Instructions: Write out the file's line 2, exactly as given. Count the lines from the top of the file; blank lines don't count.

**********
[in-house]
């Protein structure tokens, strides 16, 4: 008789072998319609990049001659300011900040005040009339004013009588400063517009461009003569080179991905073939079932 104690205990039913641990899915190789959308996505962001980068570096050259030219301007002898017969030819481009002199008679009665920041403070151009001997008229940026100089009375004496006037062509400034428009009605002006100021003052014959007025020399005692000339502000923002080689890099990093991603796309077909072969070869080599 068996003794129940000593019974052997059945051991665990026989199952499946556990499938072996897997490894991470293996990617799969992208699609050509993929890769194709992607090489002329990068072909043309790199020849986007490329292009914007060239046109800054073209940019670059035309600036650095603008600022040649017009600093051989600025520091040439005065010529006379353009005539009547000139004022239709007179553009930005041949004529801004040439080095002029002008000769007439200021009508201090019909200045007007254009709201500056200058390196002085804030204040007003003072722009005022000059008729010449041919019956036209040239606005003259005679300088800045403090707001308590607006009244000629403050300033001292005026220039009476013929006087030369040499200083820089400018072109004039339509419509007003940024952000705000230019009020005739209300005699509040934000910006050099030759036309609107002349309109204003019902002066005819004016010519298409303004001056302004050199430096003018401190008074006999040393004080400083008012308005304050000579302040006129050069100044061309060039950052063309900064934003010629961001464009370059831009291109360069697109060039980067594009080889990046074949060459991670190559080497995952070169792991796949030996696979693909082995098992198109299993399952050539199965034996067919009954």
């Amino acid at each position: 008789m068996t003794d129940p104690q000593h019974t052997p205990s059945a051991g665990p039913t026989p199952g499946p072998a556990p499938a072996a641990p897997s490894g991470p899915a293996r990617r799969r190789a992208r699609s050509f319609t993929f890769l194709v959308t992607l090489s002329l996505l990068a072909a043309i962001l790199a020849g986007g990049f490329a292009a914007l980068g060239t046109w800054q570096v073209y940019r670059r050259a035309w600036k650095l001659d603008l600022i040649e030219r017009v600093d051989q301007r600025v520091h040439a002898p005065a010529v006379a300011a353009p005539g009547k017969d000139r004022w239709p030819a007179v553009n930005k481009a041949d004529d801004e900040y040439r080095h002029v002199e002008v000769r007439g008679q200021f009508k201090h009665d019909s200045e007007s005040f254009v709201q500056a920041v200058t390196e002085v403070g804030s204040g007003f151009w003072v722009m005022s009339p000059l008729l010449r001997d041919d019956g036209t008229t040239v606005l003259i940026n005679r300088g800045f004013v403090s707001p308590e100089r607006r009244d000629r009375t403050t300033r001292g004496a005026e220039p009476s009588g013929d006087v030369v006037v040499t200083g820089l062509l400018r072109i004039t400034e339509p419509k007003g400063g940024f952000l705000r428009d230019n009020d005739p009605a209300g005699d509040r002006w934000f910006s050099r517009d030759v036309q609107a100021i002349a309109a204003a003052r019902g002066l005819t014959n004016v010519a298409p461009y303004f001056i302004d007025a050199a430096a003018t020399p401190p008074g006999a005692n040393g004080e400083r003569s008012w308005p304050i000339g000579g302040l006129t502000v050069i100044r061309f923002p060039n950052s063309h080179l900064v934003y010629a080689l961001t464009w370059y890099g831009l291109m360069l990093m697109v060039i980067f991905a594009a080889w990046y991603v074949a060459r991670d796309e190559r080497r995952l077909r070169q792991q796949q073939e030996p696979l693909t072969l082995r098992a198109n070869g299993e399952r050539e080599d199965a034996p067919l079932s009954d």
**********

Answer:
């Protein structure tokens, strides 16, 4: 008789072998319609990049001659300011900040005040009339004013009588400063517009461009003569080179991905073939079932 104690205990039913641990899915190789959308996505962001980068570096050259030219301007002898017969030819481009002199008679009665920041403070151009001997008229940026100089009375004496006037062509400034428009009605002006100021003052014959007025020399005692000339502000923002080689890099990093991603796309077909072969070869080599 068996003794129940000593019974052997059945051991665990026989199952499946556990499938072996897997490894991470293996990617799969992208699609050509993929890769194709992607090489002329990068072909043309790199020849986007490329292009914007060239046109800054073209940019670059035309600036650095603008600022040649017009600093051989600025520091040439005065010529006379353009005539009547000139004022239709007179553009930005041949004529801004040439080095002029002008000769007439200021009508201090019909200045007007254009709201500056200058390196002085804030204040007003003072722009005022000059008729010449041919019956036209040239606005003259005679300088800045403090707001308590607006009244000629403050300033001292005026220039009476013929006087030369040499200083820089400018072109004039339509419509007003940024952000705000230019009020005739209300005699509040934000910006050099030759036309609107002349309109204003019902002066005819004016010519298409303004001056302004050199430096003018401190008074006999040393004080400083008012308005304050000579302040006129050069100044061309060039950052063309900064934003010629961001464009370059831009291109360069697109060039980067594009080889990046074949060459991670190559080497995952070169792991796949030996696979693909082995098992198109299993399952050539199965034996067919009954």